I found myself coordinating the care of four different patients, finding surgeons who would stop bleeding, stabilize fractures, suture wounds, apply bandages.  When things seemed somewhat under control, a 38 year old woman, Rhonda,  was wheeled into Theatre One with severe injuries to both legs.  Her blood pressure was low, her heart rate high, and she had no blood flow to one foot.  No xrays had been done yet,Image but examination showed that both femurs (thigh bones) were shattered, and on one side, sticking out.  Both knee joints were cut open, with one knee cap broken and hanging out of the wound.  On the other side, the foot had a large laceration, and we couldn’t find a pulse to indicate any blood flow to the foot.  Time for DCO.  Quick stabilization of both femurs with a minimally invasive device known as an external fixator, thorough washing and cleaning of all open wounds, blood transfusions are flowing, and Doppler ultrasound now shows feeble but adequate blood flow to the foot.  Things are looking up.  We wheeled her to the recovery room, and prepared for the next surgery.

Ten minutes later, a nurse came up and spoke in the polite, quiet, Kenyan way:  “We are coding your patient.”  You’ve seen “Codes” on TV shows:  pushing drugs through the IV, chest compressions, the defibrillator shocking the patient.  A code means that the patient’s heart has stopped beating, they are, at least for the moment, dead.  In a young person who was healthy only a few hours before, codes are taken to every extreme, until no hope is left.  Rhonda underwent every intervention possible, to no avail, and died after surgery.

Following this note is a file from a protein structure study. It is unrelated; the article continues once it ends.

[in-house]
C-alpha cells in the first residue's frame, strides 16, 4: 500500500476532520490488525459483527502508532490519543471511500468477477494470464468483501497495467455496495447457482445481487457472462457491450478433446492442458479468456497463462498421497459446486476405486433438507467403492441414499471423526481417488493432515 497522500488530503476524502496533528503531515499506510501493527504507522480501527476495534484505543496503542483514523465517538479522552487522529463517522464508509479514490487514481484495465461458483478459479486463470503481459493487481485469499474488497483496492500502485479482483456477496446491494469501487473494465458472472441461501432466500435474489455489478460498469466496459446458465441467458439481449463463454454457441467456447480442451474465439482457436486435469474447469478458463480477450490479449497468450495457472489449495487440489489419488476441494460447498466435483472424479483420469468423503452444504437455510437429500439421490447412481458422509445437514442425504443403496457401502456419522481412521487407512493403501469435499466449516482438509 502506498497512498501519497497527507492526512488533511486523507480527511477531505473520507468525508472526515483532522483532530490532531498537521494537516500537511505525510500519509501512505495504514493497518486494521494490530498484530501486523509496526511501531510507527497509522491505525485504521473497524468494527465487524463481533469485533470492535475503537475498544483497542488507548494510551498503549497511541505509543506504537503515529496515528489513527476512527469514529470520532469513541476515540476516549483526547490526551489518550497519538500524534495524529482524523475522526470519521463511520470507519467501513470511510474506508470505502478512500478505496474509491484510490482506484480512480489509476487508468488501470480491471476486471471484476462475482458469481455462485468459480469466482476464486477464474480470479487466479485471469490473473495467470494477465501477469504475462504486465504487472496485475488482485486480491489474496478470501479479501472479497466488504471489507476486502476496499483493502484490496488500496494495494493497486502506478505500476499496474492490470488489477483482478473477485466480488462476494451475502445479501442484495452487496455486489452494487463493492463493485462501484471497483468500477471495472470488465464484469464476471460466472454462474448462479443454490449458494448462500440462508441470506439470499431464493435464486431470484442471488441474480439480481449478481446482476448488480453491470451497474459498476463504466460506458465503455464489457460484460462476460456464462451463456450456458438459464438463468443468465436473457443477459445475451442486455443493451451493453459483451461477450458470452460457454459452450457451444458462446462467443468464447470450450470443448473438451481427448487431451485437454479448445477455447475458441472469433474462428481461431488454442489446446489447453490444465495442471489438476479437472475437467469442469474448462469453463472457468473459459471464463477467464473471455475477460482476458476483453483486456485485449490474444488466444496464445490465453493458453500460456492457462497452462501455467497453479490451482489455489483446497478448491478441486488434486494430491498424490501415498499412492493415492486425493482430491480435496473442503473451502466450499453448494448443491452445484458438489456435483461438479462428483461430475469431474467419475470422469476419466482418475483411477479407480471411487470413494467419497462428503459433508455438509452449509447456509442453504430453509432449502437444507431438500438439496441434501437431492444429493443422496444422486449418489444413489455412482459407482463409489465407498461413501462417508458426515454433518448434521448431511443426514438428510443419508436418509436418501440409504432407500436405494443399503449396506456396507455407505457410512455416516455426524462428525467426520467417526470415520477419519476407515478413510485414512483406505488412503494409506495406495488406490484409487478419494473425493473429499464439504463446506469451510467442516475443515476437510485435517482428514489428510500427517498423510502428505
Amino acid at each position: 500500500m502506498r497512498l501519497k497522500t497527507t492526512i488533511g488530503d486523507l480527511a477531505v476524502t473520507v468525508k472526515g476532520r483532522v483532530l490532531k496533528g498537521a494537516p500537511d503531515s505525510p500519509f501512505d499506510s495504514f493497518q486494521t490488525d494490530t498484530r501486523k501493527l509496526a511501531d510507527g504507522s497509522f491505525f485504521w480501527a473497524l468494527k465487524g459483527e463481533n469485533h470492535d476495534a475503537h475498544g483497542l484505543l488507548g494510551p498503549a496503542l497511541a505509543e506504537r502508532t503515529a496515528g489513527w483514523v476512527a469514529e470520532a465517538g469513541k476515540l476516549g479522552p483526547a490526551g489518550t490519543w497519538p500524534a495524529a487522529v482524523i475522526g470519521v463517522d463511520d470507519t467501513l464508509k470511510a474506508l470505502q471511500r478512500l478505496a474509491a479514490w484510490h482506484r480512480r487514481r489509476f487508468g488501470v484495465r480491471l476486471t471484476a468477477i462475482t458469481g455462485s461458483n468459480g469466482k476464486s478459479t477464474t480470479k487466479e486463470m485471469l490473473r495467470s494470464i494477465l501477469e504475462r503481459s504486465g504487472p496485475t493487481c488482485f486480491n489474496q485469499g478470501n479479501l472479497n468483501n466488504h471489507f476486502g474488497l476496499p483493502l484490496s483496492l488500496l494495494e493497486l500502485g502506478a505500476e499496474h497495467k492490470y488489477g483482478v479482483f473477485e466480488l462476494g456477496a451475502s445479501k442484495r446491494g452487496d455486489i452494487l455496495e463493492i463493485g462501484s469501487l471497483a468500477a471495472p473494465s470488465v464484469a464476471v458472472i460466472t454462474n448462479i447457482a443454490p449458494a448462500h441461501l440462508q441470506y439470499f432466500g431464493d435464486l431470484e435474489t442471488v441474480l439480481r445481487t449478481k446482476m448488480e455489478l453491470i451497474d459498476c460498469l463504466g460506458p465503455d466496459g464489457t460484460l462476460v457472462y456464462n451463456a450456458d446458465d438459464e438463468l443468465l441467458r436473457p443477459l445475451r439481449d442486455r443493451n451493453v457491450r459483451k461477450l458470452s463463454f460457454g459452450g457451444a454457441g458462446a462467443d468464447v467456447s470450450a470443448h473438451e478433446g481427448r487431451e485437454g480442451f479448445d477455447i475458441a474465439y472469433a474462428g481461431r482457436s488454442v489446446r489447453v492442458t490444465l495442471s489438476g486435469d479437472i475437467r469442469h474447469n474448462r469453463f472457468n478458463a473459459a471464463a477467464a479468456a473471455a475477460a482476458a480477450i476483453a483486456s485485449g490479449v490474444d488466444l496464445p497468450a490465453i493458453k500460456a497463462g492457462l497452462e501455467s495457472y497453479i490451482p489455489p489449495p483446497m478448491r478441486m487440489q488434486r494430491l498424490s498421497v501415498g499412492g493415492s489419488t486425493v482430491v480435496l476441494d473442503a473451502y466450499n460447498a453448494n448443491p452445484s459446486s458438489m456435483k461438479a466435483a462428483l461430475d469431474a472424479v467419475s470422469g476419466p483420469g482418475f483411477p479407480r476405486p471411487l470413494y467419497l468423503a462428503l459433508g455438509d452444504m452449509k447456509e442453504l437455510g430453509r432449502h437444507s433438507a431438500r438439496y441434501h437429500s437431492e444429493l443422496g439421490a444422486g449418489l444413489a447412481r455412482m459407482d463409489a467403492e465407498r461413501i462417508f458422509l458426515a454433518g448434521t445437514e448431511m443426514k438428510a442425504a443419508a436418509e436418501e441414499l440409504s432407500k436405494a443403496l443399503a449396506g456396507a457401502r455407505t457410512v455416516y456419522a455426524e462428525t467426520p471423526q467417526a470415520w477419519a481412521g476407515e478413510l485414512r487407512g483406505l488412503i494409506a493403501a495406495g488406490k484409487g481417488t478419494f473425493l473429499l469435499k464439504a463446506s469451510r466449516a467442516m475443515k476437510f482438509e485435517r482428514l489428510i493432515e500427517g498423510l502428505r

I never really met Rhonda.  She was conscious before surgery, but I had been with other patients.  I met her in theatre one, after she was under anesthesia, and a surgeon was needed to treat her injuries.  I only got to know anything about her after she died.

The funeral procession was for her cousin.  As I met Rhonda’s husband and brother, to tell them that she had died, I learned that Rhonda’s daughter had died at the scene, and that her husband had witnessed the crash from a car further back in the procession.

Damage control.  How much suffering is possible?  How can a man continue to exist, how can his heart and lungs keep functioning, how can he continue to stand, how can his mind maintain a grasp on sanity, on a day like this?

I’m surrounded by men and women of great faith and grace.  Fortunately, a Kenyan friend and colleague was by my side and helped me break this news to the family.  In the end, we wound up praying with this family, they thanked us for doing all we could, and they asked that God would bless us.

Though I sometimes feel like I’m fitting in here, starting to understand things, learning a little Swahili, on days like this, I realize I can never know what it’s like.  If this accident happened in the US or England, it would make global news.  Here, it might make the Nairobi newspapers.  And this raises a paradox which is hard to understand:  Rhonda’s family blessed me, wished me well, thanked me for doing everything I could.  When suffering, death, malnutrition and AIDS are part of your daily reality, people draw closer to God, are more aware of His love, and are more willing to extend this grace to others.  I don’t deserve the kind words and blessing of Rhonda’s family, they deserve mine.

“Come to me, all you who are weary and burdened, and I will give you rest.  Take my yoke upon you and learn from me, for I am gentle and humble in heart, and you will find rest for your souls.”  Matthew 11:28-29

Rhonda’s husband and brother are weary and burdened beyond reason tonight, but they take Jesus’ words seriously.  In the midst of suffering, they find rest for their souls in the gentleness and humility of a man who lived 2000 years ago.  Tonight, I’m thankful for my family tucked safely into their beds, for the people of great faith who surround me, and for the blessings of Rhonda’s husband and brother.